Monday, 23 March 2015

Are You A Fashion Revolutionary?

The older I get, the more connections I see in the world around me. We live in a vast interconnected universe where seemingly disparate topics are in fact intimately linked on some level. Social justice, the multibillion dollar fashion industry, environmental conservation and animal welfare - all of these things come into play each time we decide to purchase an item of clothing. 

Source: Fairtrade Australia
It's kind of a scary thought isn't it? How we can unwittingly impact on the world around us without fully comprehending the consequences. 

When frightened, we have a tendency to bury our heads in the sand - an ancient survival mechanism perhaps? Creating a better, fairer world is hard. I can't tell you that if you do x y and z everything will be fine and all fashion supply chains will become transparent and equitable. Don't get me wrong, I'm not saying we can't create positive change, which will lead to a socially and environmentally bright future. I know that we can do this! I just also know that it won't be easy and it won't be simple.  

Fashion Revolution Day is a great way to begin. It isn't about a quick fix, it's about starting the journey and sparking the hard yet vital conversations. 

On April 24 2013, 1133 garment workers were killed when the Rana Plaza complex collapsed in Dhaka, Bangladesh. Over 2500 were injured. Today, people all around the world are still suffering as a direct result of our fashion supply chain. This year you have the opportunity to join people in over 60 countries participating in Fashion Revolution Day as a way of saying enough is enough! 

On the 24th of April you're invited to:

1. Turn a garment inside out
2. Reveal the swing tag or label
3. Take a selfie
4. Upload to your social media of choice
5. Then tag the brand you're wearing & use the hashtags 

Be persistent! Keep asking until you receive a satisfactory answer. We want as many people as possible to question who made their clothes, to imagine the thread linking the garment to the machinists who sewed it, all the way down to the farmer who grew the cotton.  

Other ways to get involved include:
  • Downloading#FashRev graphics, images, quotes, photos and posters available from the Resources page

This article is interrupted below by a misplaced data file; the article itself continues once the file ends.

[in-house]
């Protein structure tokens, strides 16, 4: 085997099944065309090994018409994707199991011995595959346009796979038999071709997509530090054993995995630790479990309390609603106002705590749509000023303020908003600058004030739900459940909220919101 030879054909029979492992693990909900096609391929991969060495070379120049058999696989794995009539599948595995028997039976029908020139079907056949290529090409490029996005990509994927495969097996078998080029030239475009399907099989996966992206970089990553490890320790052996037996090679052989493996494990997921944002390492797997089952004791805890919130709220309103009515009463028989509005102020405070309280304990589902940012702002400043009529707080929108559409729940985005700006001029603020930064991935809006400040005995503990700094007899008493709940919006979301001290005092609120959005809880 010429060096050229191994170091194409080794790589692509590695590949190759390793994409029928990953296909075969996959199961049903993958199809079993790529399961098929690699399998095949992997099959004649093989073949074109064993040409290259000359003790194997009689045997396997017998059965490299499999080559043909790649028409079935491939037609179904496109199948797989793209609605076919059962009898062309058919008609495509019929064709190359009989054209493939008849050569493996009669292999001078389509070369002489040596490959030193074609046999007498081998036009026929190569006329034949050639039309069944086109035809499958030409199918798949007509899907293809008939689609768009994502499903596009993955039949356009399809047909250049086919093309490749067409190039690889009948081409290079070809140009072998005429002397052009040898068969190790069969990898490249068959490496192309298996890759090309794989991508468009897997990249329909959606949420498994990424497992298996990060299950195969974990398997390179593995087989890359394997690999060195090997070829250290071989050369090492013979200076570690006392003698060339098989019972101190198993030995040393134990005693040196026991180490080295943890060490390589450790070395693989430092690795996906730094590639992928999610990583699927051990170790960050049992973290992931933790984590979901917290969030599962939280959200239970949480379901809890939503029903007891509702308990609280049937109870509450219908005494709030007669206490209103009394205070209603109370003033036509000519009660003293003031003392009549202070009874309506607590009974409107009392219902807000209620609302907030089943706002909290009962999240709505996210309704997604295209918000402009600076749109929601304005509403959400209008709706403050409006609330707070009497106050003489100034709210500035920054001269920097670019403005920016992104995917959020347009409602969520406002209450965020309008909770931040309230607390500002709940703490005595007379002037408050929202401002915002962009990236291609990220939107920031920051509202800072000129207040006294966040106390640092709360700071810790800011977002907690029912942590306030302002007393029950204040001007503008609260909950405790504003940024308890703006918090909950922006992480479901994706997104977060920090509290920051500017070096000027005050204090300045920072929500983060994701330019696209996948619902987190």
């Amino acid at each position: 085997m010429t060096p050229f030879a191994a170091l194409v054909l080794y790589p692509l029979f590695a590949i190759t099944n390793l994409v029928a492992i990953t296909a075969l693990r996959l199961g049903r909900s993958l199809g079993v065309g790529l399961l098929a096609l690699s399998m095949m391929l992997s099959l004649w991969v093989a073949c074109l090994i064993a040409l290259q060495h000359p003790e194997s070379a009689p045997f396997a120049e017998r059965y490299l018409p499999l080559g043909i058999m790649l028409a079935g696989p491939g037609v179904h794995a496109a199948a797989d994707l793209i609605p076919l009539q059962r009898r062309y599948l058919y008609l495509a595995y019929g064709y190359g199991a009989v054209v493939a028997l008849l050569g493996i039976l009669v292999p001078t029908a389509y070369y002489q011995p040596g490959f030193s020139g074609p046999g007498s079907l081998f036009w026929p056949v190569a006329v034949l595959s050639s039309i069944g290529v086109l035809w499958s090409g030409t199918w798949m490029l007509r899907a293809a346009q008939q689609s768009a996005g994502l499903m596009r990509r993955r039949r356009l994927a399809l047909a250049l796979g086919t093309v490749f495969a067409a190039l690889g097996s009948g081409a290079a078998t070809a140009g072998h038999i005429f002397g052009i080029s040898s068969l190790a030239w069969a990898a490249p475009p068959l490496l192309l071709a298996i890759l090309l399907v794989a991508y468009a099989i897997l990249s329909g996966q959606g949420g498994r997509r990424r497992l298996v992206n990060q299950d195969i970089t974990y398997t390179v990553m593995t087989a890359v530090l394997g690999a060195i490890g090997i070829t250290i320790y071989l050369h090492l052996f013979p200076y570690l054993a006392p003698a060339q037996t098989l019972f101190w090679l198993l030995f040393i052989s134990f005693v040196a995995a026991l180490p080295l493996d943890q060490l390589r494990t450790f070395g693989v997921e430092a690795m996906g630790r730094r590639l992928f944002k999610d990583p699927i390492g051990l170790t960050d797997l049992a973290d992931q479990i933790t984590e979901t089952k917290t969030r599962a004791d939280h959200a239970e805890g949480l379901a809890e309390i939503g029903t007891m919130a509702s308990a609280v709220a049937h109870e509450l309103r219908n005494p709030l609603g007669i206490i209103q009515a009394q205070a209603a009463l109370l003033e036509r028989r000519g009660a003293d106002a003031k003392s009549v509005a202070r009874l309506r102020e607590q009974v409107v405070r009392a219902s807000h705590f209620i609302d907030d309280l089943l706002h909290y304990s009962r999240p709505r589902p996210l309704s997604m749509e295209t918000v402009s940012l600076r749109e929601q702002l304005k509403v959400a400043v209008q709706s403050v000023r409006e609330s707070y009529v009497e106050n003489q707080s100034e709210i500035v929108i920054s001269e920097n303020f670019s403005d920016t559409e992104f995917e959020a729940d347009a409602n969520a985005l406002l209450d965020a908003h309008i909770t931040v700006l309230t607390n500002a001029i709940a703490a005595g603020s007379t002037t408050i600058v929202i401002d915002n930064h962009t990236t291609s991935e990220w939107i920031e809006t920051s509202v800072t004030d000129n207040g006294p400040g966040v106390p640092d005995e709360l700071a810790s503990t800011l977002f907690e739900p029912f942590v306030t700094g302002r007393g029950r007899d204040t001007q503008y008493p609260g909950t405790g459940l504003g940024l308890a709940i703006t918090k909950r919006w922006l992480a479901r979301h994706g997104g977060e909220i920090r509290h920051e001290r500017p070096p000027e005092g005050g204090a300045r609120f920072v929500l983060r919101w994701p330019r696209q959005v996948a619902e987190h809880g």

• Rallying everyone in your company to turn an item of clothing inside out on the day- from the staff behind the tills to the CEO - and as much as possible share these images through social networks. Businesses around the world gearing up for their group selfies!
  • Are you in a book club? Why not incorporate an ‘ethical fashion’ book into your group's reading list? Here's some titles to get you started
  • Finding an ethical brand or designer and boost their profile with a feature on your blog! Celebrate the story of one of their pieces
Want to do more? Connect with your local Fashion Revolution Day team! I'm honoured to be on the Australia/New Zealand board and we would love to hear from local brands, retailers and bloggers.


  1. Hi there, I am running a virtual sustainable book club which you and your readers are very welcome to join if you are interested. The first book we are reading is Clothing Poverty and you can find all the details here:

    1. Hi Zoe - that's awesome! I'll definitely share your book club with my networks :)

    2. What a great idea! I've not read the book but I'll look out for #susbc on twitter on April 29.

  2. I had missed the reading list on the Fashion Revolution website! Thanks for sharing - a couple of books I have yet to read, now on my reading list. I did a blog post last month about Fashion Revolution day - - at the request of a friend.

  3. I have a lot of Sustainable Fashion books on my wish list, and I'm getting some outfit posts ready to be a part of this movement. I'm excited to see what's ahead and hope this event will inspire the change we need in the fashion industry!

    1. That's FANTASTIC Brooke! :) I can't wait to see your outfit posts :)

      KBC x

  4. This sounds like a really brilliant campaign, I've been hearing a lot about it recently! I think it's so easy to forget the ethical problems behind fast fashion, but maybe it is time we bought a few select pieces instead of spending all our money away on things that won't last and were made by people who haven't been paid properly!

    1. Absolutely! It's about quality over quantity :) We need to reconnect with where our clothes are coming from and WHO is making them!